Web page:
Why does Snyder volunteer? “I’ve met many fantastic people along my journey. I’m thankful to have been a part of numerous events and clubs that provide for the greater good of Cody”, answers Snyder.
To donate or learn more about the Park County Animal Shelter, go to www. parkcountyanimalshelter.org.
Rita Stephens Overfield
Rita cares, we’re blessed to have her in the community, a gracious, wonderful individual
Born in Newport Arkansas, Rita Overfield, lived in Michigan before moving to Cody in 1977 with her husband, Bill. She immediately began volunteering with Rolling Meals after a friend invited her to help. “Volunteering is a way to meet people. I learned about Cody. Everybody had a story. I found it very interesting. Cody is wonderful. Folks are always ready to help,” says Overfield.
Her passion is mental health awareness. When doctors diagnosed her daughter with Bipolar Schizoaffective Disorder with addiction issues, Overfield began a journey to better grasp and meet the challenges mental health presents. Explains Overfield, “It’s a long process, a series of steps that lead to greater understanding. At first, I didn’t know what we were going through. In the process, I realized lots people were struggling like us. Other people were in the same ocean trying to swim. Since my husband and I’ve been there, I can share my experiences”.
While President of the National Alliance of Mental Illness (NAMI), Park County for eight years and the Vice President for four years she wrote “From the President’s Desk” for the NAMI newsletter. The post eventually transitioned to, “Mental Health Update,” a monthly column in the Enterprise about mental health awareness. “Rita’s column is personal, meaningful, straightforward, and touching which is what makes it so successful,” notes Bruce McCormack former editor of the Enterprise.
Says Overfield about her column, “I want to give readers hope. People are looking for help. My job is to point out the issue. They may not know that what’s going on in their life is a mental health issue and has a name. They’re afraid. They can find a therapist and get help.”
In a recent post, “Pets are important mental health aides,” Overfield shares her insight, “Persons suffering from post-traumatic stress disorder or a mood disorder such as bipolar or depression can benefit greatly from a service animal trained to help them through panic attacks, mania, and dangerous situations. They can be trained to ensure their owners get their medication and to help reorient their owners to reality and help alert emergency services if needed.”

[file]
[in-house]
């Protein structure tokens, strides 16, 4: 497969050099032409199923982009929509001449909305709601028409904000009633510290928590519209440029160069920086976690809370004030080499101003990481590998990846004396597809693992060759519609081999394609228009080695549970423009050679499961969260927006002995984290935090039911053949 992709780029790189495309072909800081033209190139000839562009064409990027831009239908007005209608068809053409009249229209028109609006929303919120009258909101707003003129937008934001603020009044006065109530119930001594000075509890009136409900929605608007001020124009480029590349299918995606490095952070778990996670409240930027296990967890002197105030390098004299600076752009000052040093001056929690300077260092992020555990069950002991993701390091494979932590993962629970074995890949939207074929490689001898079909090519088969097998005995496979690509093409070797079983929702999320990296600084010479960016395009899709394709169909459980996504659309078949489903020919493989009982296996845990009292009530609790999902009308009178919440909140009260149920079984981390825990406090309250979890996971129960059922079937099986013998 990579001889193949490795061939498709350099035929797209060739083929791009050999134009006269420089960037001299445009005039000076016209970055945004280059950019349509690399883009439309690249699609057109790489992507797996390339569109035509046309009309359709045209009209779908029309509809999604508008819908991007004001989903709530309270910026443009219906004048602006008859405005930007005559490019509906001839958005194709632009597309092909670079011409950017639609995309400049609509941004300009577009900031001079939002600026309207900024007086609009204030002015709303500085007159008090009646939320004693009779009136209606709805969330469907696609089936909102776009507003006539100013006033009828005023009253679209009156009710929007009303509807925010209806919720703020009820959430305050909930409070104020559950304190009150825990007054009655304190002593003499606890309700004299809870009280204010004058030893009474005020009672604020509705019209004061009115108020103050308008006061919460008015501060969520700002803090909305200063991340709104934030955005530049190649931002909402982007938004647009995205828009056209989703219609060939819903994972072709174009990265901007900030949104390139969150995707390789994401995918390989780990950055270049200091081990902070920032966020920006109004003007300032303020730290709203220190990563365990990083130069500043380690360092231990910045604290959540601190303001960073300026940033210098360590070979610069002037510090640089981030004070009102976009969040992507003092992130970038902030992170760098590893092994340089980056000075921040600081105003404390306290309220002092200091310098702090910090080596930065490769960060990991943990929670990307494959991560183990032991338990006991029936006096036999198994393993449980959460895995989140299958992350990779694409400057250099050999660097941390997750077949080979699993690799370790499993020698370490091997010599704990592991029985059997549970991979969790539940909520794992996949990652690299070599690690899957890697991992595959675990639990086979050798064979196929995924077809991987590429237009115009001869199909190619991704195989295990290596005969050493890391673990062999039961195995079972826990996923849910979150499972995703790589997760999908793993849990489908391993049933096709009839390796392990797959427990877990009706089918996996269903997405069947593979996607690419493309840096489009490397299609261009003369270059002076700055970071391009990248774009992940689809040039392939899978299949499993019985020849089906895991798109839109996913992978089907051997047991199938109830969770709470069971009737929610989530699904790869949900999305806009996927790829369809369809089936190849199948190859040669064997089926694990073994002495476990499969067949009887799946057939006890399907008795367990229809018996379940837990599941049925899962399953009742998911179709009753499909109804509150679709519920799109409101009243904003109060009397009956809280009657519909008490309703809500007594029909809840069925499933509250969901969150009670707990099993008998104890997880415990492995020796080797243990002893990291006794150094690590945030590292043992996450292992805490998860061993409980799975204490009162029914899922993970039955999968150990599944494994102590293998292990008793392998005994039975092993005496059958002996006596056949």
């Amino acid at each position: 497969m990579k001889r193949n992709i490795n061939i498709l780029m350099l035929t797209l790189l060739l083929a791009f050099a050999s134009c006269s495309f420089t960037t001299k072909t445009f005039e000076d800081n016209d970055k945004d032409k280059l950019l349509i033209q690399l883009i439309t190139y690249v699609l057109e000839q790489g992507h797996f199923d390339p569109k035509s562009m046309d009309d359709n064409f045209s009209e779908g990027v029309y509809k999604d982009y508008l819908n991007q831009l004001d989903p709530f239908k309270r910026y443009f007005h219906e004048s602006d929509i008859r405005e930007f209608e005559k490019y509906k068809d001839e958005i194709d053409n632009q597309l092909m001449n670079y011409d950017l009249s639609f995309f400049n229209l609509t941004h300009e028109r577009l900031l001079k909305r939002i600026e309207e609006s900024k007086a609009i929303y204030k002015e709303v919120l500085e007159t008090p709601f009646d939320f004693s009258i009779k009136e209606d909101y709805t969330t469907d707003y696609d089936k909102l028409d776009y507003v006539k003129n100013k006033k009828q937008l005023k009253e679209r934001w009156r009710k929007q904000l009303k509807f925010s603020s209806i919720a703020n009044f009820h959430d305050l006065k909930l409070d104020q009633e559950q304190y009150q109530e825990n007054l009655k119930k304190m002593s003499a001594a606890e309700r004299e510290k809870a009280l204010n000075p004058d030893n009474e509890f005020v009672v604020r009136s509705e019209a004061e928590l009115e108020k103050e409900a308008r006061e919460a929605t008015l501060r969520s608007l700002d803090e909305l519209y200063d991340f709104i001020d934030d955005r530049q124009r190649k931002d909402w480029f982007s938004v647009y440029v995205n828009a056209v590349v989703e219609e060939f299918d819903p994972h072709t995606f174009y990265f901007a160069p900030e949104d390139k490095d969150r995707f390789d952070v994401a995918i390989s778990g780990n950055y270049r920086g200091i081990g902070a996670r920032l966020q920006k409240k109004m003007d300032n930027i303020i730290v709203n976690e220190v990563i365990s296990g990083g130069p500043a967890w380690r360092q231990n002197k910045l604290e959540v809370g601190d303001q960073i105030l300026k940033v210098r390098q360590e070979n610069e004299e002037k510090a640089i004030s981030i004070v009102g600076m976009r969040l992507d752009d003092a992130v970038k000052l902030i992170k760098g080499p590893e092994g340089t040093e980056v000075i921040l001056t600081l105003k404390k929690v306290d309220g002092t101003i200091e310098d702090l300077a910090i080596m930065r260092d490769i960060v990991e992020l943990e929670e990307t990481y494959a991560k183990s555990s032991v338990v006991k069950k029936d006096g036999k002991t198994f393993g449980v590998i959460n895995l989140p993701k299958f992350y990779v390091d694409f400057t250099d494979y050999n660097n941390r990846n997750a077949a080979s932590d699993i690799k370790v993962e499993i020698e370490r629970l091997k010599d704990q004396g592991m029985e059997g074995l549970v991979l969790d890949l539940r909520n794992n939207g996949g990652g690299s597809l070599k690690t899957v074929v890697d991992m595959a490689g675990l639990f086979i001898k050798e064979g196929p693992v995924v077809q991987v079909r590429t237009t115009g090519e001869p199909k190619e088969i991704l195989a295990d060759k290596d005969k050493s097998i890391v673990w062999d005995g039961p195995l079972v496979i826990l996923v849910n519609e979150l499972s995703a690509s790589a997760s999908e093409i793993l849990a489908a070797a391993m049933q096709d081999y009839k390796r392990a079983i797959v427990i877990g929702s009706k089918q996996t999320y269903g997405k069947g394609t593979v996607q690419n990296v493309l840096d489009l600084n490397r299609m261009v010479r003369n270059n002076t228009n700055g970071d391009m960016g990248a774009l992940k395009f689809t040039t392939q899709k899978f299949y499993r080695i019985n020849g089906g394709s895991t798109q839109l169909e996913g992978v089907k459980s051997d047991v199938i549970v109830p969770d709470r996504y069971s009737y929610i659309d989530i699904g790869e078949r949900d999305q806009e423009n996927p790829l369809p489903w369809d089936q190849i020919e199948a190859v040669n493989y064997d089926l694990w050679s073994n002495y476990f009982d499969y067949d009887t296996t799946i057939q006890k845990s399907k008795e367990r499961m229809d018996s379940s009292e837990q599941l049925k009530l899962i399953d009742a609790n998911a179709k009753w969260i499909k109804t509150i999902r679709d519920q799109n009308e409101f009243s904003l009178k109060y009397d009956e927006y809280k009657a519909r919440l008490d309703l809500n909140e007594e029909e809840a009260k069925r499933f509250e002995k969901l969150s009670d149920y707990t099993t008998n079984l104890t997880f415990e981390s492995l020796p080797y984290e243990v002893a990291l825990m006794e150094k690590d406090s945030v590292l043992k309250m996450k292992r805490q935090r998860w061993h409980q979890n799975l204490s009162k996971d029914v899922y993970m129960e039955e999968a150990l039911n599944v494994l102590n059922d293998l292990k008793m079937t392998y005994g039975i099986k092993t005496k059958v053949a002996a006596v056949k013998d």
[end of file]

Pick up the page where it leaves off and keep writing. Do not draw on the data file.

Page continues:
Overfield is grateful to the publishers of the Enterprise, Sage Publishing, and editors of the Enterprise, Bruce McCormick, Vin Cappiello, and Amber Peabody for their vision in placing “Mental Health Update” prominently on the front page of the People section. Doing so lets the community know mental health is an important subject.
At Spirit Mountain Hospice House where Overfield volunteers, Randy Leisey, the volunteer coordinator, and spiritual counselor says it best, “Rita’s a gem of a person, a faithful volunteer. She knows what to say to people and how to make them feel comfortable. Rita cares. She knows her stuff. We’re blessed to have her in the community, a gracious, wonderful individual.”
To read more of Overfield’s columns go to www.codyenterprise.com and search for Rita Stephens Overfield. To learn more about NAMI, go to www.nami.org.
Articles and photographs by Cindy Bennett
Congratulations to the 2018 honorees: Jan and Lee Hermann, Melanie Lovelace, and Theo Riley!
Jan and Lee Hermann
Jan and Lee Hermann have been volunteering in Cody since they first arrived in 1972 with their three sons, Matthew, Mark, and Luke. Lee joined the Cody medical community as a pathologist and Jan, a trained nurse, was also a homemaker. In those first Cody days, they helped originate the Rolling Meals program through the Cody Senior Center. They’ve been driving meals every week for over 35 years. “They’re exceptionally caring and committed to helping others,” says Linda Johnson.
Jan and Lee grew up in Lincoln, Nebraska and met while Jan was finishing nursing school and Lee was working to complete his Medical training. Lee already in the Air Force served 12 years of active duty and then nine years in the Reserves, achieving the rank of Colonel and retiring in1992. While at the Air Force Academy in Colorado Springs, Jan taught new parents’ classes.
Lee is an avid pilot who owns his owns plane. Recalls Kirk Waggoner “Lee and I were in Search and Rescue together for many years. He was a volunteer physician and pilot. He flew numerous missions. He’s a wonderful guy; smart, interesting and a talented.” When blood supplies ran low for Cody patients, Lee often flew to Billings to pick up emergency blood, a savings of several hours of time.
As secretary for AAUW, Jan was instrumental in the successful campaign to add kindergarten to the Cody public schools when it didn’t exist in Park County. “Jan is great. She takes volunteer commitments seriously. She’s proactive, weighs ideas carefully, is dependable and there when you need her,” notes Harriet Bloom-Wilson.
When their boys were younger, Jan became a Cub Scout leader, and Lee a former Eagle Scout, was a Scoutmaster. He often made preview flights over the destination routes the scouts were to hike or canoe later such as Eagle Creek Meadow and the Big Horn River.
Some of the other many volunteer positions Jan has held are; President of the Wyoming Medical Society, founding member and board member of Northwest Family Planning, board member for Habitat for Humanity, board member for Northwest Wyoming Film Series and Advisory board member of Wyoming Rising. She was a Presbyterian Church Session member, a volunteer for Crisis Intervention Services (CIS) and volunteers with the Food 4 Kids Backpack Program.